“She has great worth, and he saw that in her.” My best friend Annabelle’s mom spoke this about one of her daughter’s best friends and that girl’s boyfriend, but I immediately thought, “Someday somebody will say that about me.”
This summer I have been learning that I have worth, value, and beauty. God used my time in Denver with my mentor Melanie and the Denver Urban Semester (DUS)/ Issachar community to begin healing my heart from half a lifetime of not believing who God says I am — a woman of “beauty beyond measure,” as my friend Blake told me, and someone with great worth.
If I took the time to reflect on my friends outside of school during secondary school or my friends from senior year and a few others, I am sure I could compile a lengthy list of people who loved me and appreciated me. However, I never felt as if I truly belonged until I was out of my former school environment and in college. I never searched my heart and put to words my feelings about not believing I had worth until this summer in DUS.
Although I know my female friends have affirmed and accepted me this past year and in previous years, I receive the messages better from males. I do not know why male affirmation appears more significant and believable to me than that of females, but my brain and heart work that way. Hence, I would like to note and thank several guy friends who have especially revealed my worth to me.
Niles McConnell sees such treasure in me. He said I am his friend, and for him to let someone in like that is significant. He sees me as a woman, and he informed me that my love for God is obvious and uncommon, which is the highest praise I could desire. Niles’ refrain of “You’re the woman, Skye” boosted my confidence this summer. When we spent a day at the hospital because of his hand injury, he encouraged and affirmed me without my asking, and he asked me questions about myself, contributing to what ironically became one of the best days of my summer in Denver. I know that Niles cares about me because of how intently he listens to me and asks hard questions. I am honored to know a man like Niles, for he loves our God and his Eastside and lives so purely for Jesus.
Brandon Wallis is one of my best friends. He lives in Connecticut, “back home,” although we know each other from RBGY Camp. We have been friends for about seven years, and we have grown especially close in the past one or two. Brandon “gets” me, which is rare. He trusts me and opens up to me more and more each time we are together, subtly affirming my worth. Honestly, I am simply grateful that he trusts me and calls me one of his best friends.
Brandon and I are like the same person in some aspects such as our unique movie tastes (we love Barbie movies) and enjoyable pastimes. We make beautiful music together, color in coloring books and spend time doing other odd and creative recreations, laugh and have fun anytime we hang out, and talk about deep things and about life in general. I feel comfortable wearing sweats or pajamas around him, yet his making me comfortable no matter what makes me want to dress up sometimes. Basically, I always feel beautiful around him. I love Brandon and thank God for strengthening our friendship in recent years.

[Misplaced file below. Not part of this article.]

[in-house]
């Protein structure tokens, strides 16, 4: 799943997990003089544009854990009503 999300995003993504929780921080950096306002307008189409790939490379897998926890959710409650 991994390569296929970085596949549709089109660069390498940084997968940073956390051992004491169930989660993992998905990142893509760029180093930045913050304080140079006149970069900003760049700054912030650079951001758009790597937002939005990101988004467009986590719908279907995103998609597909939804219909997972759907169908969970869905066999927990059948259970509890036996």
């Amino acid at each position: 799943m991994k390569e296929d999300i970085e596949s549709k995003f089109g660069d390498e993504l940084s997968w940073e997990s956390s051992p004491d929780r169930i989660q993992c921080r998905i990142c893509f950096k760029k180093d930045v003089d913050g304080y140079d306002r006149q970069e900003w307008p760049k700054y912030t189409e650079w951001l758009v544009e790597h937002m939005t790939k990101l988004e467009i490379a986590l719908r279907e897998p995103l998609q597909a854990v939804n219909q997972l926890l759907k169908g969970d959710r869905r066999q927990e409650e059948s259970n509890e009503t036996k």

Josh Fort encourages me by saying how I encourage him, which I find ironically humorous. He takes care of me by making sure I do not eat lactose and that I get rest; he notices when I am not my usual, cheerful self; and he knows who that normal, healthy self is. The fact that he knows who I am stands out most to me. It demonstrates that he knows my value and inner beauty.
I am also incredibly grateful for Josh’s compassion, how he is always a phone call away for either an emergency or to hang out, and for his kind care for me. Several times this summer, I thought of how Josh takes care of me and how he is one of my top four closest friends at Wheaton College, and this makes me believe he is one of my best friends as well. Finally, Josh is forgiving. I have cried with him over my sin, and our relationship has burgeoned since then; may all praise be to God.
I can cry on my friend Maurice Bokanga’s shoulder. He understands why I walk in the snowdrifts instead of on the sidewalk, and we build each other up in our faith by encouraging each other to boldly proclaim the Gospel of Jesus Christ. He makes me laugh, and I trust him. My trusting someone on a deep level means a lot, incidentally.
Samuel Kim, another friend from Wheaton, also “gets” me. When he asks how I am, he honestly cares. His care makes me feel incredibly valued. Samuel and I have shared laughter, serious conversations, tears and prayers, and spicy birthday Thai food. (I had to bring that up, Samuel.)
Other times this summer when I thought about times I truly felt valued, I repeatedly remembered eating at the Stupe with Shinyoung Kim, a new friend at Wheaton. I remember sharing some childhood story in which he was honestly interested. He intently looked at me as I shared memories and was not bored by me. I bring this memory to mind when I need to remember that people actually want to listen to me and care about what I say.
I am also grateful for my other DUS brothers and everyone else who has shown me my worth by telling me of my value and beauty, caring for me, praying with and for me, listening to me, simply liking who I am and not being judgmental, hugging me and working through the causes of my tears. God used you gentlemen on my road to healing, to believing who Jesus says I am and who He made me to be. I love you, my friends, and I thank you from the center of my heart.